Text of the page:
Today seemed to have a theme.  As I mentioned yesterday, sometimes I get the distinct feeling that I may be blurting out too much in class discussions, that I can’t seem to keep my pie-hole shut.  After my early French lit class, I stopped by to have the professor (who is also my French adviser) sign a sheet that, in essence, says, “yes, this program is not going to be a waste of time when it comes to major requirements.”  She mentioned that she enjoyed my comments in class.  I thanked her and said that sometimes I feel like I should put a sock in it (a paraphrase, not a direct quote), and she was kind enough to say that I should not put a sock in it (again, a paraphrase).  Which was nice.

Then, I had other classes, and of course, I added to discussion or answered questions.  All well and good.  Then I had my orientation for the Grenoble program.  I talked in that, and I kept having the feeling like I should really just give it a rest (I swear, there was a point where I thought if I said, “when I was in Poland,” one more time, I would kick myself.  I wasn’t trying to monopolize the conversation – just that, having reached this point in my life, I have plenty of life wisdom that students in their early 20s are not going to have.  I tried to keep it to a minimum, but I felt all creepy – as if I didn’t belong there at all.  As if talking was an attempt to fit it, and that I was never going to fit in.  The thing is, I don’t try to be all chummy with my classmates – I’ll engage in idle chitchat before class, but even then there is a limit to my comfort level.  I just feel like there is a limit to how at ease I am going to feel with my fellow students; sometimes it is easier than others, but I always know I’m separated from them.  I don’t really have any real “school” friendships, because it would be weird – for them as well as me.  And with this Grenoble program, it does kind of blur the line:  it is an academic program, but there is also a social component.  I remember that from my last study abroad program.  But this time, I’m not going to be comfortable going out with the other students in the program.  After all, I felt awkward at the meeting, for chrissakes!  And lest you think that this is all in my head:  when you were 20 years old, would you have been comfortable being friends with a 36 year old?  Not really.  And on my part, socializing with these kids (for lack of a better word) is as though I’m regressing, not going forward.  And I’m all about the forward motion.  That’s the thing I find weird and off-putting about being back in school – I love class, I love learning, I even enjoy the homework, I’m so damn nerdy – but even though I’m back in school to push myself, to move ahead, to seek out new horizons; the rest of it gives me this creepy feeling of déjà vu.  I don’t want to relieve my past, I don’t want to reclaim my youth, I don’t want to pretend that I’m 19 and my entire life is ahead of me.  That’s a lie, and a sad, delusional one at that.  I actually don’t have a problem with being 36 – well, sometimes I do, but that’s more of an issue about what I’ve done with the previous 36 years, not the actual time spent on Earth (okay, I also have biological clock issues).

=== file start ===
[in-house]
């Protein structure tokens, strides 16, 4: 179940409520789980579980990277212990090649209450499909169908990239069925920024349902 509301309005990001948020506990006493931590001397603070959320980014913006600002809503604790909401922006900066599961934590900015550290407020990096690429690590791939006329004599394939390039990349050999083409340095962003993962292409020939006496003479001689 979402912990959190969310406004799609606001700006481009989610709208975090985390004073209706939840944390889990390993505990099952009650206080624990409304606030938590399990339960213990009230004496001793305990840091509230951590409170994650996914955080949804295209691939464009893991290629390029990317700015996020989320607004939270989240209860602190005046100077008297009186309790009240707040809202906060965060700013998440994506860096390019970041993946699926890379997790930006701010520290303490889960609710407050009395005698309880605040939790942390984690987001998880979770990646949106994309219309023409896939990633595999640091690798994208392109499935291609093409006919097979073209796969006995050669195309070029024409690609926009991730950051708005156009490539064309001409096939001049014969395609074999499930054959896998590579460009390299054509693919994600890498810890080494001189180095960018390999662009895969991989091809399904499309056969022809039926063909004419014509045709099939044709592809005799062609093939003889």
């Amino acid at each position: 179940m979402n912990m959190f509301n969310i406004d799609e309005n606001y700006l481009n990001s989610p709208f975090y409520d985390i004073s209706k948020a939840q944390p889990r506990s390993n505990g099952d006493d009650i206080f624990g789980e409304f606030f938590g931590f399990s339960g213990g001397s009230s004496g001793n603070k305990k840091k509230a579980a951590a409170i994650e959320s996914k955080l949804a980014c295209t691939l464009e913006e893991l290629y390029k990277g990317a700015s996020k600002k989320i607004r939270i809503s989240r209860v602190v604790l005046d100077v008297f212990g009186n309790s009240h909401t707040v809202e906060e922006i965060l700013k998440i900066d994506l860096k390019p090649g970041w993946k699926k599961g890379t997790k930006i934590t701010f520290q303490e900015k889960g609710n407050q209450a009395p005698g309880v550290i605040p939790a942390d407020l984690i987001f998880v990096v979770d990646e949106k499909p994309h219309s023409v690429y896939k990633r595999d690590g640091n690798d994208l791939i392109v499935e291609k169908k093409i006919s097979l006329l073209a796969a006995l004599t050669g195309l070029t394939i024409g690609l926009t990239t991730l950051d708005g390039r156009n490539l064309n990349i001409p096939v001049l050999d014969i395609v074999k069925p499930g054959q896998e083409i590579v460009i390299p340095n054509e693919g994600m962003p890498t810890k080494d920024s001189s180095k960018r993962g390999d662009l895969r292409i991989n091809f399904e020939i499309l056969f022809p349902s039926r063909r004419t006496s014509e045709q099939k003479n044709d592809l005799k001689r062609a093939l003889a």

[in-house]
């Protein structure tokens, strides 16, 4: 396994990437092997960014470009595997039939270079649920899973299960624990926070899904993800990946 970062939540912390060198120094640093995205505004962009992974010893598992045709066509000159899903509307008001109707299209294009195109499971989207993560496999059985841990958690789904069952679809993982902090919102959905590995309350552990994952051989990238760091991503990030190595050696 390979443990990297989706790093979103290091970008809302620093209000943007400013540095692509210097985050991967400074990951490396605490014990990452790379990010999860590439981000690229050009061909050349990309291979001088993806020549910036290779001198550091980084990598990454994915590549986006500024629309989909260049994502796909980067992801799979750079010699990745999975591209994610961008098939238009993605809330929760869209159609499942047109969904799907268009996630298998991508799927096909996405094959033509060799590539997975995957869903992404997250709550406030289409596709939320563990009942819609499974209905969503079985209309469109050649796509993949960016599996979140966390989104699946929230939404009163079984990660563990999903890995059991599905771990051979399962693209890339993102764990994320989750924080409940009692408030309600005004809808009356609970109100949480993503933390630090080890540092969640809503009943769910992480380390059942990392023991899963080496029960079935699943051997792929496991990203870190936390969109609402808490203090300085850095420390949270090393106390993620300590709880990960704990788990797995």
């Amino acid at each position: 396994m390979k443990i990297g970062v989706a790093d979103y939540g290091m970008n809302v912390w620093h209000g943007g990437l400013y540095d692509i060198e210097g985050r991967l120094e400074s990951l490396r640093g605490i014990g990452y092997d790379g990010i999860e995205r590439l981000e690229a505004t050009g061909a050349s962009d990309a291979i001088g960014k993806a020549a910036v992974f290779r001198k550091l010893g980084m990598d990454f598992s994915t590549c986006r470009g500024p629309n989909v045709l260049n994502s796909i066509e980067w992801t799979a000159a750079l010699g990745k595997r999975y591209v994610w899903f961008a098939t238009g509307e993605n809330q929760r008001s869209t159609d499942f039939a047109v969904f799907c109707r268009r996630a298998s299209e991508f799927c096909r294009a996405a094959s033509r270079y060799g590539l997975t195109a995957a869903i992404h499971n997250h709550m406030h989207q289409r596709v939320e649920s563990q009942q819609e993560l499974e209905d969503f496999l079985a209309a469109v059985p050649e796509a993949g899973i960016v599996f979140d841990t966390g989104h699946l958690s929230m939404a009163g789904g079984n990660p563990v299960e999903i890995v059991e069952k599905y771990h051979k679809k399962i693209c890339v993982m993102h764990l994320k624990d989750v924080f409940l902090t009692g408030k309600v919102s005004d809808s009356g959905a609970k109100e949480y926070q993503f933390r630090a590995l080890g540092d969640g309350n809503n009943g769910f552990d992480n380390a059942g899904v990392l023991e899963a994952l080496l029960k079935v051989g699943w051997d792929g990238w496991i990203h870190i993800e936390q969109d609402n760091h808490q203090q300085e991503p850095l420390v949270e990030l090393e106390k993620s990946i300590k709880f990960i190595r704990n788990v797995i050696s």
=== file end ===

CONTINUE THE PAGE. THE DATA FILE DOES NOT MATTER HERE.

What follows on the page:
The point I think I’m making is that I suspect that talking draws more attention to me than I really want.  The problem is, I do have a lot to say, and it is nearly always germane to the topic under discussion.  I just wish I could figure out how to contribute without feeling like the factory irregular I know that I am.

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